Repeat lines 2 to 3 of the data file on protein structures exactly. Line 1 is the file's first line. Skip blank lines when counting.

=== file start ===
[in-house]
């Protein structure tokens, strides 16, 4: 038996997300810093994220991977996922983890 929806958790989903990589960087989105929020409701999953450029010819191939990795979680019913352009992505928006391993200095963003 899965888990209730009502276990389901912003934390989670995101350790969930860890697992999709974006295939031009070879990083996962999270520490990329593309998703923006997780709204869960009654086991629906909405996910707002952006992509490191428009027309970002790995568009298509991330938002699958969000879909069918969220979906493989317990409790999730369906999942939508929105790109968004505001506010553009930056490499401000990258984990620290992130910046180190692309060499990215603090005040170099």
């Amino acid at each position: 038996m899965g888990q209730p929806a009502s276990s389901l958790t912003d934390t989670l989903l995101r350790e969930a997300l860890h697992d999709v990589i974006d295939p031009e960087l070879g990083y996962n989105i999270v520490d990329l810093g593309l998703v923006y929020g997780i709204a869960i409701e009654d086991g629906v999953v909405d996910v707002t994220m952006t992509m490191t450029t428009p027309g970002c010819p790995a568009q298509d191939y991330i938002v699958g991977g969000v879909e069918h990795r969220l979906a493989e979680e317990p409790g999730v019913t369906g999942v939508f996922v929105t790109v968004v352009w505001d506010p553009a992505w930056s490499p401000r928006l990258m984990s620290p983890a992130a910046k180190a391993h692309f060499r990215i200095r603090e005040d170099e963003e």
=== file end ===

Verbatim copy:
């Protein structure tokens, strides 16, 4: 038996997300810093994220991977996922983890 929806958790989903990589960087989105929020409701999953450029010819191939990795979680019913352009992505928006391993200095963003 899965888990209730009502276990389901912003934390989670995101350790969930860890697992999709974006295939031009070879990083996962999270520490990329593309998703923006997780709204869960009654086991629906909405996910707002952006992509490191428009027309970002790995568009298509991330938002699958969000879909069918969220979906493989317990409790999730369906999942939508929105790109968004505001506010553009930056490499401000990258984990620290992130910046180190692309060499990215603090005040170099």
């Amino acid at each position: 038996m899965g888990q209730p929806a009502s276990s389901l958790t912003d934390t989670l989903l995101r350790e969930a997300l860890h697992d999709v990589i974006d295939p031009e960087l070879g990083y996962n989105i999270v520490d990329l810093g593309l998703v923006y929020g997780i709204a869960i409701e009654d086991g629906v999953v909405d996910v707002t994220m952006t992509m490191t450029t428009p027309g970002c010819p790995a568009q298509d191939y991330i938002v699958g991977g969000v879909e069918h990795r969220l979906a493989e979680e317990p409790g999730v019913t369906g999942v939508f996922v929105t790109v968004v352009w505001d506010p553009a992505w930056s490499p401000r928006l990258m984990s620290p983890a992130a910046k180190a391993h692309f060499r990215i200095r603090e005040d170099e963003e």